It was an interesting observation and realization for myself, too. I think there are types of waiting, and I need to try the useful types. For example, in the beginning of fluency they are silent because they are looking for the ideas in the text (my fluency questions refer them to the text), getting ready. They are not the type to easily jump into speaking. Then I could wait for them to understand/clarify with each other the structure of a task. But once I see they are stuck OR clearly wasting time, I would interrupt.

My feeling is (and has been proved by previous classes) that they realize what they are supposed to do through doing it, not from me telling them (modeling helps, but not always – sometimes some of them are not following).


Flow is an interesting idea too. Do you think that your flow as a teacher is sometimes at a faster or slower current than that of the learners? Or a different stream altogether?

Absolutely!! That is something else I would love to find some reading about. Maybe under a different term?… Though to me flow applies perfectly. I think a case of a mismatch is potentially detrimental – to rapport in the first place, and to the learning as a consequence. Also it would add to anxiety, both learners’ and teacher’s. I believe (now) it is a teacher’s job to adjust our flow to that of the learners’. Hopefully I have been trying to do that… Nice question!


You made me think about the role that timers play in discussions. Are you hoping to build in a separate planning stage so that they can organize stuff before you start the timer? How could the preparation activities be used more effectively so that they can just jump straight into the discussion when the timer starts?

It is an interesting thought to include a separate step before starting the timer. Last class I just asked once again if everything is clear, but I think I should come up with better ways ensuring they are all aware of the upcoming discussion flow. Especially relevant for the review class and discussion test!! If you have any ideas,I would love to talk about them…

As for the prep activities, their content should mirror CLEARLY the discussion questions, that is one of the points that causes confusion. I think transferring ideas from a more detailed prep to rather generally worded discussion questions is something that causes the trip-over. Helpful question, thank you! They could benefit from clear options in the questions, repeating the topics they just discussed in prep.

PLUS they need a reminder of what phrases to use to start. – on the board as a gap-fill?…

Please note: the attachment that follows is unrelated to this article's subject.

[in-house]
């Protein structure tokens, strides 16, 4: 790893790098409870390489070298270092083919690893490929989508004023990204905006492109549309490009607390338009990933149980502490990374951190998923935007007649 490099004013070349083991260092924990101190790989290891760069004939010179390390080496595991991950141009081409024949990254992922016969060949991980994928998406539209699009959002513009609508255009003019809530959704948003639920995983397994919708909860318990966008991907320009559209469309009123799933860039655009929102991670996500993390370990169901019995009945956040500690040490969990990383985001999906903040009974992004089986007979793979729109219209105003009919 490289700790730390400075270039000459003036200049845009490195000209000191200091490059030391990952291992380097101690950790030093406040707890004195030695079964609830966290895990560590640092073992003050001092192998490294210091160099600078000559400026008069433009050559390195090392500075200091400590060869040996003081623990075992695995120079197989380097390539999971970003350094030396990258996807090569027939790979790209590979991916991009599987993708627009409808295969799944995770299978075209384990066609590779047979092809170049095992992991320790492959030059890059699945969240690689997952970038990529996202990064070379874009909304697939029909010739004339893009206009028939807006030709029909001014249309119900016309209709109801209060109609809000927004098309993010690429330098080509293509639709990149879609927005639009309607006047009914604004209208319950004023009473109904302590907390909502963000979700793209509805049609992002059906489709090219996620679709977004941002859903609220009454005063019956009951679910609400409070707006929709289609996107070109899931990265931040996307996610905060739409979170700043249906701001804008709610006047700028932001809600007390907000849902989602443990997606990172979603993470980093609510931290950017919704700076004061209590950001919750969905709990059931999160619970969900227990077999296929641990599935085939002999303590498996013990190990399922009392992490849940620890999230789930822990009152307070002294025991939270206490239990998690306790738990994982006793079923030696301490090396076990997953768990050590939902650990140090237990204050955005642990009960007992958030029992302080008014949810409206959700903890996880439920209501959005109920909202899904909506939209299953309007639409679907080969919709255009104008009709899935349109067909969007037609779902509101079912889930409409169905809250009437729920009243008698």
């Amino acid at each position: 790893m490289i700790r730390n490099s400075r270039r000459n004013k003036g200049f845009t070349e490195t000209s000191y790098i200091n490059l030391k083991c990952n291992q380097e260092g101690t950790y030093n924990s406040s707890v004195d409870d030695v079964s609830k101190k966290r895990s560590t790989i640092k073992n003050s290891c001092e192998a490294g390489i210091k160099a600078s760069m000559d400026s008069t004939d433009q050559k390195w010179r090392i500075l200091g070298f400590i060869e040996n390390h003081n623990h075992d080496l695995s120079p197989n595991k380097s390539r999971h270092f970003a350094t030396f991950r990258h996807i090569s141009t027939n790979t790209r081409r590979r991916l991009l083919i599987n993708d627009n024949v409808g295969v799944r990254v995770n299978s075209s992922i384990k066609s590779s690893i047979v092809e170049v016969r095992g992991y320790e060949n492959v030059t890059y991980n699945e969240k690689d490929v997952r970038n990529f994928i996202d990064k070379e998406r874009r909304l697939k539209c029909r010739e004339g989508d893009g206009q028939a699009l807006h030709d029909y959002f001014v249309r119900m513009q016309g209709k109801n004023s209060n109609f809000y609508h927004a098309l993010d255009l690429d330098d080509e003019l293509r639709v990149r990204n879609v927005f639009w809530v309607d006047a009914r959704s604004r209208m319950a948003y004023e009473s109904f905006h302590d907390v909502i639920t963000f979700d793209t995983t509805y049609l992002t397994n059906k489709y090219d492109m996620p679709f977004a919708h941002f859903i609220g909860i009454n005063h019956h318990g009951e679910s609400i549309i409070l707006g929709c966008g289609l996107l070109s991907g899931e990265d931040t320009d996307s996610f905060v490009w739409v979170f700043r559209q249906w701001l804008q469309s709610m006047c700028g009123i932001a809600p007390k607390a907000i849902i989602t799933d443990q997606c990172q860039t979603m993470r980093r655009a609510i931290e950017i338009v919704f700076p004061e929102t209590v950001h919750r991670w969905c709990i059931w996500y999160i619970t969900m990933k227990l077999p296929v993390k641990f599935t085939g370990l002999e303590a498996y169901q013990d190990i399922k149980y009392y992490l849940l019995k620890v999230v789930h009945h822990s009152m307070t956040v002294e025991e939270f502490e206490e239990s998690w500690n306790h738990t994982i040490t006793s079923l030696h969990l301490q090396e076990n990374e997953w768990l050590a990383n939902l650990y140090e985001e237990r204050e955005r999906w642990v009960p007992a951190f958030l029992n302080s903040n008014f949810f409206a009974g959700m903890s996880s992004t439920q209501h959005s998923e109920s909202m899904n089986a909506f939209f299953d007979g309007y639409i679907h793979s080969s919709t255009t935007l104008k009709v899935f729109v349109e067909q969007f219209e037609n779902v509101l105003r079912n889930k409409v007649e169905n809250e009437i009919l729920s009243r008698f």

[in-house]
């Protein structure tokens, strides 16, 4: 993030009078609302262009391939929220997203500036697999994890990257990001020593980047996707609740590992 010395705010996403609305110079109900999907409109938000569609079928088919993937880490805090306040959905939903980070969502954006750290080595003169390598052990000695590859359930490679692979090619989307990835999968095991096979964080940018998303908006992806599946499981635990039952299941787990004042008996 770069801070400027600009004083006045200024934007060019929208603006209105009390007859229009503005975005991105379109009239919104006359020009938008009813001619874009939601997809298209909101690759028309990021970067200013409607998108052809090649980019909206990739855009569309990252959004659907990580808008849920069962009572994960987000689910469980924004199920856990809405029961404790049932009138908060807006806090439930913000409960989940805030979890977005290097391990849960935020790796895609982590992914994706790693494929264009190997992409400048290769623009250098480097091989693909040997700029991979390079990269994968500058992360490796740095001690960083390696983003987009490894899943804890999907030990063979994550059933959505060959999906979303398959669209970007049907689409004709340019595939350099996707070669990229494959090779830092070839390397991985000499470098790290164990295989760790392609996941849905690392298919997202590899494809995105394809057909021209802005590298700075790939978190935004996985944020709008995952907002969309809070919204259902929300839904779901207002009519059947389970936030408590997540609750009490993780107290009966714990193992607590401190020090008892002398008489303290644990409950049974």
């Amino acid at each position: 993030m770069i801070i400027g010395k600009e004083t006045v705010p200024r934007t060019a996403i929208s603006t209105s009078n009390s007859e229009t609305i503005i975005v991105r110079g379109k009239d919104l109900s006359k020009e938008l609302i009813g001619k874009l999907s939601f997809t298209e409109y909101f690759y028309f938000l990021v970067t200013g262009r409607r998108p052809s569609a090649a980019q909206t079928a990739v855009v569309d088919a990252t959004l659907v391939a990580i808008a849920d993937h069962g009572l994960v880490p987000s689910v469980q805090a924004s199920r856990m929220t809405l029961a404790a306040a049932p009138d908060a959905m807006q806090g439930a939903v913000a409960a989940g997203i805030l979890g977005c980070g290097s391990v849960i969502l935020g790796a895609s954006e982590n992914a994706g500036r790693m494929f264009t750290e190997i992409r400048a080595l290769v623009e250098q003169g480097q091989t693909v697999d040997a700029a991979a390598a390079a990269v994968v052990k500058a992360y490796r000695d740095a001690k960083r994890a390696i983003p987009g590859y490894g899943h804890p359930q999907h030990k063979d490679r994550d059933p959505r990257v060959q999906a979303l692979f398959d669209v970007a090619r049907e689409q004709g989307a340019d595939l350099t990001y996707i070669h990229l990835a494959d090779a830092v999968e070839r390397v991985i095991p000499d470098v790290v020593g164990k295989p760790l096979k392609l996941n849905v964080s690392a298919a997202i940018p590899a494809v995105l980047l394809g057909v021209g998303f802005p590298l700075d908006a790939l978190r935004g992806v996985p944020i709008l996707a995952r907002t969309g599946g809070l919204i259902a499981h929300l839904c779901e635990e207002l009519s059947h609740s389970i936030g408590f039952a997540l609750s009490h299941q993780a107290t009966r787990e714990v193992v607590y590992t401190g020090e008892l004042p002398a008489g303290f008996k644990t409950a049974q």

I’d like to know how the topic of the class fits with what you learnt from Sarah Mercer’s talk and your student profiles that you created. Will this have any bearing on how the content of the class or how you organize groups?

Well the topic did not really overlap with Sarah’s ideas. However, students were surprised to hear that Ken (and Lisa) consider themselves to be introverts. I was quite surprised myself.

As for the groupings, I think it is my intentional decision to have them always mix partners. At this point I can see they are all interacting well and reacting well to each other. This is very nice to see! I see now that there is no need really to guard them against each other under the subjective  impression that they don’t match or that they would feel uncomfortable. Even if it is so, through communicating, they improve it AND thus build rapport. It would certainly have been a mistake to split some students apart!…


I’d like to ask something more summative. There have been a number of micro-observations in this journal, but is/has a bigger picture emerged? Are there any definitive things that you could say you’ve learnt from this experience?

Certainly I will gather the bigger picture in a clearer way when I read through all of the entries again and make sense of them. I was too overwhelmed in the beginning of the course, and then many factors I think affected the picture. As in gradually some things became less of a problem, some things (=concerns I had) seem to be less of a problem than I originally imagined. I will try to make sense of what happened through blog posts on my blog and then my paper. Can I use some of your questions?))

What I learnt, I think, among other things:

  • A classroom is more complex than we imagine or are used to thinking (especially vivid when many issues surface);
  • Emotions play a big part;
  • Teacher is the one more responsible for establishing good rapport. Students, at least here in Japan, might be happy to follow the teacher’s lead but will likely not initiate it.

And other things I guess!!


I want to ask, do you think this form of reflection has been constructive for you? Has your insights helped to reveal where issues lie and how to respond the them?